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scutum, a shield, Roman shield, infantry shield, buckler
scūtum, ī, n.: an oblong shield carried by the Roman legionary; a shield in general, 1.101, et al. (σκύτος, hide)
scūtum, i, n. (masc.
collat. form scū-tus, Turp. ap. Non. 226, 13
- I An oblong shield, made of boards fastened together, and covered with leather, a buckler (whereas clipeus denotes a round shield, target of metal; cf. Veg. Mil. 2, 18): scutum pro clipeo, Liv. 1, 43: pedestre, of the infantry, Quadrig. ap. Gell. 9, 13, 14; 9, 13, 16; Liv. 6, 8; 7, 10: equestria, of the cavalry, id. 43, 6: ad galeas induendas scutisque tegimenta detrahenda tempus defuit, Caes. B. G. 2, 21: scutis ex cortice factis aut viminibus intextis, id. ib. 2, 33: sublato scuto, id. B. C. 2, 35: abjecto scuto fugere, Cic. Tusc. 2, 23, 54: ut non modo non abjecto, sed ne rejecto quidem scuto fugere videar, id. de Or. 2, 72, 294: scutum reliquisse praecipuum flagitium, Tac. G. 6: hastas et scuta reclinant, Verg. A. 12, 130: fulgentia, id. ib. 8, 93: longa, id. ib. 8, 539; Ov. Tr. 4, 1, 73; Liv. 7, 26; 38, 17: erectum altius, Amm. 24, 4, 4.—
- B Transf., heavyarmed soldiers, men bearing shields (late Lat.): oppidum, ordine circumdatum trino scutorum, oppugnabat, Amm. 24, 4, 10: Agilo, scutorum densitate contectus, id. 21, 12, 18 al.—
- II Trop., a shield, i. e. a defence, protection, sheiter, safeguard (rare): sed ne quod tamen scutum dare in judicio viderentur eis, quos, etc., Cic. Tull. 18, 43: scuto vobis magis quam gladio opus est, Liv. 3, 53 fin. (for which, just before: praesidia libertatis non licentiae ad impugnandos alios): Fabius novam de Hannibale victoriam commentus est, non pugnare. Hinc illud ex populo, ut Imperii scutum vocaretur, Flor. 2, 6, 27; cf.: Deus, scutum meum, Vulg. 2 Reg. 22, 3: scutum fidei, id. Eph. 6, 16.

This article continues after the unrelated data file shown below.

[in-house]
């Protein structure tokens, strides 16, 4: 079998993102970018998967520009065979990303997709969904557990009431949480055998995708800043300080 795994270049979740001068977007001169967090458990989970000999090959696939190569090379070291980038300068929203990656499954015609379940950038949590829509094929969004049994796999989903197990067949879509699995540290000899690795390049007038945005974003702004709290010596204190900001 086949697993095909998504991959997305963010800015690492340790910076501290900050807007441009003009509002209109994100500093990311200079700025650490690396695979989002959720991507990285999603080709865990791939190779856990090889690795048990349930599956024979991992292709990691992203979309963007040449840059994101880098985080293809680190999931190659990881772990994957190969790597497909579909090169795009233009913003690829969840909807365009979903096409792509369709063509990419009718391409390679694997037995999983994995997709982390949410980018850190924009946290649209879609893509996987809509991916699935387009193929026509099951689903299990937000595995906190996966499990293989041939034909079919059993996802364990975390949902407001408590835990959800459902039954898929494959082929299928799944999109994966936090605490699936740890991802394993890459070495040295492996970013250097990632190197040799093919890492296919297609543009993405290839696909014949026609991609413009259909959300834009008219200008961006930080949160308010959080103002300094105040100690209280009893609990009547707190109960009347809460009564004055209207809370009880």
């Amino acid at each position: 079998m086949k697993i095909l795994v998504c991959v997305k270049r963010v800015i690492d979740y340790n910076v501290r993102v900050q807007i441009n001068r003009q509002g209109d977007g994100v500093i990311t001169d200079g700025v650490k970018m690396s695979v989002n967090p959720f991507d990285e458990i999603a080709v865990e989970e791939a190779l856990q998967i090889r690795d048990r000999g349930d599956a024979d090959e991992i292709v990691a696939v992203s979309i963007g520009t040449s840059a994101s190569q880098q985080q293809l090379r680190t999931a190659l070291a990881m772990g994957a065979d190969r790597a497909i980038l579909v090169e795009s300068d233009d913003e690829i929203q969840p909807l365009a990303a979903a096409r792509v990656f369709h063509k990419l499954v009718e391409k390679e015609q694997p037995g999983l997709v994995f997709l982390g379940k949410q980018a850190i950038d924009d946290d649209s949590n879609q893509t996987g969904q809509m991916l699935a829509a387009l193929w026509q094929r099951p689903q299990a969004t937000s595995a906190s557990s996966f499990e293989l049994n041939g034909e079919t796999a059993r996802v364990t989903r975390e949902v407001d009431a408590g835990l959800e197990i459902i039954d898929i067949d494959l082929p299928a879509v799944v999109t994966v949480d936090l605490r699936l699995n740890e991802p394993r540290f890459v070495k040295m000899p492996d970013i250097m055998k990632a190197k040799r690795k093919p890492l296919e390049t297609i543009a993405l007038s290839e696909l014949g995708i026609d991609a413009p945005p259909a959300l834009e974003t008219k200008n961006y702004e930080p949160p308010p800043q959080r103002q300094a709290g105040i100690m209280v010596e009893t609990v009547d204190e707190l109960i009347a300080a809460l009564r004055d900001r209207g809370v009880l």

scūtum, (9) ī, n. (σκῦτος), bouclier [ovale et convexe, puis long et creux, c. une tuile faîtière] : Cæs. G. 2, 21, 5 ; 2, 33, etc.; Liv. 1, 43, 4 || [fig.] = défense : Cic. Tull. 43 ; Liv. 3, 53, 9.
SCUTUM(θυρεός), the Roman shield worn by the heavy-armed infantry after 340 B.C.,instead of being round like the Greek CLIPEUSwas adapted to the form of the human body, by being made either oval or of the shape of a door (θύρα), which it also resembled in being made of wood or wicker-work, and from which consequently its Greek name was derived. Two of its forms are shown in the woodcut at p. 80. That which is here exhibited is also of frequent occurrence, and is given on the same authority: in this case the shield is curved so as in part to encircle the body. The terms clipeusand scutumare often confounded; but that they properly denoted different kinds of shields is manifest from the passages of several ancient writers (Liv. 8.8; Plut. Rom. 21). In like manner Plutarch distinguishes the Roman θυρεὸςfrom the Greek ἀσπὶςin his life of T. Flaminius (p. 688, ed. Steph.). In Eph.6.16 St. Paul uses the term θυρεὸςrather than (ἀσπὶςor σάκος,because he is describing the equipment of a Roman soldier. These Roman shields are called scuta longa(Verg. A. 8.662; Ovid, ZYYOv. Fast. 6.392). Polybius ZYZ(Plb. 6.23) says their dimensions were 4 feet by 2 1/2 , or slightly more. The shield was held on the left arm by means of a handle, and covered the left shoulder.
(θυρεός). The large oblong shield generally adopted by the Roman infantry instead of the round buckler (clipeus), at the period when the military ceased to serve without pay. It was about four feet long by two and a half wide; formed out of boards, like a door (whence the Greek terms θύρα and θυρεός), firmly joined together and covered over with coarse cloth, under an outer coating of raw-hide, attached and strengthened round Roman Soldiers with Shields. (Bartoli.) the edges by a metal rim. The men of each legion had their shields painted of a different colour and charged with distinctive symbols (Livy, i. 43; viii. 8; Pliny , Pliny H. N.xvi. 77; Aen viii. 662; Veg. Mil.ii. 18; Polyb. ii. 30, 3; vi. 23, 2). See Arma; Clipeus.